When it came time to graduate with her MS in Justice Studies with a concentration in Cybersecurity, Angelica Marotta knew she wanted to come to N.H. to graduate with the Class of 2017. See what happens when her career advisor traveled halfway across the country to surprise Marotta at commencement!
For international student Angelica Marotta, graduating from Southern New Hampshire University came with an extra surprise. Amidst the clamor and applause filling SNHU Arena, the personal celebration went largely unnoticed by many but was a highlight of Marotta's graduation experience.
Marotta, who earned her master's in cyber security, traveled to SNHU's Manchester, N.H., campus from Pisa, Italy, with her parents for her graduation ceremony on May 13. It was her first time seeing the campus. Unbeknownst to her, it would also be the first time meeting an advisor who had become a vital part of her experience at the school.
Although Sonja Moffett had told Marotta she wasn't able to make it to New Hampshire for commencement, she had flown in for the weekend from her home in Michigan, where she works remotely as a SNHU Career advisor. She was waiting at the side of the arena's stage when Marotta received her degree. Holding a sign reading, "Congratulations Angelica Marotta, from Sonja," Moffett greeted Marotta with a big hug.
"It was a really fantastic surprise. I really didn't expect that," Marotta said. "I was excited. It was a dream for me to be here."
It was an emotional moment for both and one that Moffett said she was thrilled to be a part of.
"I was excited to do this because I wanted to see her reaction," Moffett said. "It was so fulfilling to see that bright smile and almost see her cry in that moment. It was incredible."
The pair has worked together to define Marotta's career path, identifying ways for her to expand her professional network and marketability in order to reach her goal to combine her work as a cyber security researcher with teaching. Until the ceremony, they had never met face-to-face.
Marotta began taking courses with SNHU, in part, to study cyber security and many of the other factors involved in the field, such as ethical and organizational considerations, through the lens of another culture. Studying as an international student sometimes presented unique challenges, she said, "but at the same time, it gives you the opportunity to immerse yourself in a completely different reality, culture, language. And I really enjoyed it."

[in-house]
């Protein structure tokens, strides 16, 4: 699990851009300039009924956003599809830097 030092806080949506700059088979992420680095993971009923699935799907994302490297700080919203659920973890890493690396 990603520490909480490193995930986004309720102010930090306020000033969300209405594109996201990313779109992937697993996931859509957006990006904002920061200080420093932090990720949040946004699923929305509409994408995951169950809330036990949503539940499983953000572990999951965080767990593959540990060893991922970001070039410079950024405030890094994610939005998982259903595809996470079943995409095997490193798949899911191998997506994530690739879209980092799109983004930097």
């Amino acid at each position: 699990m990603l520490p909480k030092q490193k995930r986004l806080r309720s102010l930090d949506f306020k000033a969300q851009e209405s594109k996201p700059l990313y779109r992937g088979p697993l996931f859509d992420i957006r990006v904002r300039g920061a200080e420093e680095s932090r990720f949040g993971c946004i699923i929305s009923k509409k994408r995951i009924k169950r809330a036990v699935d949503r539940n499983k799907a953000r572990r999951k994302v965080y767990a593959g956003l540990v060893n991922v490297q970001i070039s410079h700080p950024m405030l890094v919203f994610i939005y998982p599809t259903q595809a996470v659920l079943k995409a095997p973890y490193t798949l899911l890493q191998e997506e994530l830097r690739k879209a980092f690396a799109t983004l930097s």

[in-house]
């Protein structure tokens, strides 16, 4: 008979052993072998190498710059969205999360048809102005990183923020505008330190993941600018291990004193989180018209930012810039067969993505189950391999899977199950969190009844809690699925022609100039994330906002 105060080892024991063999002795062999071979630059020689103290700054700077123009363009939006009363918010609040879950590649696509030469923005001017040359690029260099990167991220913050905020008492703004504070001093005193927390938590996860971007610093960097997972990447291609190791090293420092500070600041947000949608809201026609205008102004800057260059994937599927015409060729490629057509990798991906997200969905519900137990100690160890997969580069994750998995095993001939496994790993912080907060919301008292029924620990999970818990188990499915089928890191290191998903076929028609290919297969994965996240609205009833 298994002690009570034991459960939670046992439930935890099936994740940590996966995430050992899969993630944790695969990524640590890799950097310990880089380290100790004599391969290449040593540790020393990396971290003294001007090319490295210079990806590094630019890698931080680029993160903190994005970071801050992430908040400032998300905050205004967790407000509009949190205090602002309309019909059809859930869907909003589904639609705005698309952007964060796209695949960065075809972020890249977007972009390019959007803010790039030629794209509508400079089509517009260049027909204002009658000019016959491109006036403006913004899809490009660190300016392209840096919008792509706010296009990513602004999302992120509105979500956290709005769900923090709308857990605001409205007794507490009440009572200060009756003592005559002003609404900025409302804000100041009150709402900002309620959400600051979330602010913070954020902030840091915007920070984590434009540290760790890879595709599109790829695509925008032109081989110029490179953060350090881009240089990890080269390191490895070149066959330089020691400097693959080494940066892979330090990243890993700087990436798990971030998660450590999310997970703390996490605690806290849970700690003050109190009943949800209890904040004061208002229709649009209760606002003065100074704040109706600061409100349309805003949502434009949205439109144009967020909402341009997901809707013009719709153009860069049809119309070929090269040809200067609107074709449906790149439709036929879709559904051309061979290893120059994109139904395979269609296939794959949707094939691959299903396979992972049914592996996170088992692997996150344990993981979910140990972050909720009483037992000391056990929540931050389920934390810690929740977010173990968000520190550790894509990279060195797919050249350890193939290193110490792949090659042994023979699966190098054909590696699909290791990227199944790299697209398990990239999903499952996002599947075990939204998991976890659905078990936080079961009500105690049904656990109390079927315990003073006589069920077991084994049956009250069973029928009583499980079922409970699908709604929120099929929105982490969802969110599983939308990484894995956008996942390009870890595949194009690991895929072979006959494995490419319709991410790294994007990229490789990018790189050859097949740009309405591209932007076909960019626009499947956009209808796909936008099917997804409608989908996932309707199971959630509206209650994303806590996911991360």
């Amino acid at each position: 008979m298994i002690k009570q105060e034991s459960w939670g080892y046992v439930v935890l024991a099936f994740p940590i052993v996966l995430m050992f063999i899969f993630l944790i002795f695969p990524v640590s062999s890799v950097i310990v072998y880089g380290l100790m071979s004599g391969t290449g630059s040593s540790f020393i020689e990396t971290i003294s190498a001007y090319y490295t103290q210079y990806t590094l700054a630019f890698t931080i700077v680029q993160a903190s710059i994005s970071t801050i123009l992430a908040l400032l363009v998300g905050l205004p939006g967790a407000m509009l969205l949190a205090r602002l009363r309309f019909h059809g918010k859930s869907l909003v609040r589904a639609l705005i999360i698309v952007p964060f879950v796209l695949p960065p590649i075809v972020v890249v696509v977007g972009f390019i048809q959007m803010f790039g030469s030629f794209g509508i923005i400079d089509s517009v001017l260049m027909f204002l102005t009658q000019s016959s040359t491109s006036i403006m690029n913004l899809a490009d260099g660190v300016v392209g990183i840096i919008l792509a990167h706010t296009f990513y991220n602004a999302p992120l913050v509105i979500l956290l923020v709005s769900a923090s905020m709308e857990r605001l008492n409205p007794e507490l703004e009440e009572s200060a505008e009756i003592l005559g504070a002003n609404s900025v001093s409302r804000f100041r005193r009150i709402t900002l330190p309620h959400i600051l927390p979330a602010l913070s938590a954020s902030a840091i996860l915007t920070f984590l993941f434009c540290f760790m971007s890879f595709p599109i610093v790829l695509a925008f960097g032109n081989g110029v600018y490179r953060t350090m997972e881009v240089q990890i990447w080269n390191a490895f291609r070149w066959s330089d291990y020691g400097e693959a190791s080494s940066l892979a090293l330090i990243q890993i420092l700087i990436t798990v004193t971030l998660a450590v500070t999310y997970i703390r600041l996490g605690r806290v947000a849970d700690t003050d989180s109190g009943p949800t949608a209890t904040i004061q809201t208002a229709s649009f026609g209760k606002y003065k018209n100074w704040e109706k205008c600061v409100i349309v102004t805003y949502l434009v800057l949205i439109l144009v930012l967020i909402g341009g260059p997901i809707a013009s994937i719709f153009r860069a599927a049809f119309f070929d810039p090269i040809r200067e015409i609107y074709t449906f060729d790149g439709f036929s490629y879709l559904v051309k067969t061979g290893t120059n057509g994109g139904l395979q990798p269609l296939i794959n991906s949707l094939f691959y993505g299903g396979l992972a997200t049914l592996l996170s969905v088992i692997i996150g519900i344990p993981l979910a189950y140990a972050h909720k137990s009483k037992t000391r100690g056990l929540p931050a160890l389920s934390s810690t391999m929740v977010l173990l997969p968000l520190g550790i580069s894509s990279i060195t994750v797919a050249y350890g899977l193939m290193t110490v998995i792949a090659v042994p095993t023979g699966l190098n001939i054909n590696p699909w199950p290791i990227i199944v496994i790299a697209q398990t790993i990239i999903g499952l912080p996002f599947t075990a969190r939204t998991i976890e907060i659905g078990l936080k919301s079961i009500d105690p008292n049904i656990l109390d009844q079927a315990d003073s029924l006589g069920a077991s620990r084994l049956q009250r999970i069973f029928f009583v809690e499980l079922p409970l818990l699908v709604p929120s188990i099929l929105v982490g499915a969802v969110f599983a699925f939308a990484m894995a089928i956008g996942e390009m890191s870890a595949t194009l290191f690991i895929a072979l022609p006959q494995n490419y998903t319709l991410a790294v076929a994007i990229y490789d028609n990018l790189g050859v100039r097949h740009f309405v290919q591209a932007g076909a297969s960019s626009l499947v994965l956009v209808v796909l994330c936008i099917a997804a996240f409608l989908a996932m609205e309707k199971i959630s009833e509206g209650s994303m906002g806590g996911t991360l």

Moffett said Marotta's drive pushed her to up her own game as a career advisor. She put in extra effort helping Marotta research various employers to reach out to and resources to explore, some of which required Italian-English translation work by the pair.
"One of the things that was important to me was to meet Angelica myself, face-to-face. She's really inspired me. I really liked her fortitude and her dedication to what she did as a student," Moffett said. "I know the barriers that she had, and she didn't let those stop her. We've worked together over this past year, and she's really pushed me professionally in what I do and learning."
Narrowing down what opportunities to pursue was part of the challenge, Moffett said. Because Marotta speaks four languages, there were potential options at colleges and universities around the globe. "So ... how do we approach this strategically reaching out to these employers so she could build up her relationships, market her value proposition and be able to get into an educational role that she so desires," Moffett said.
Marotta said her advice for other online students, particularly international students, is to focus on communicating clearly and often with your school. "My only suggestion is about communication because we underestimate communication in an online environment," she said. "I had the opportunity to Skype with Sonja many times, which is a very important thing for me because living abroad I had the opportunity to exchange my thoughts with her about career. She was amazing. She gave me lots of advice. It was a very amazing experience talking to her."
Marotta's master's in cyber security was one of nearly 15,000 graduate and undergraduate degrees SNHU awarded this year; more than 4,600 were awarded during four ceremonies in Manchester during commencement weekend.
Joe Cote is a staff writer at Southern New Hampshire University. Follow him on Twitter @JoeCo2323.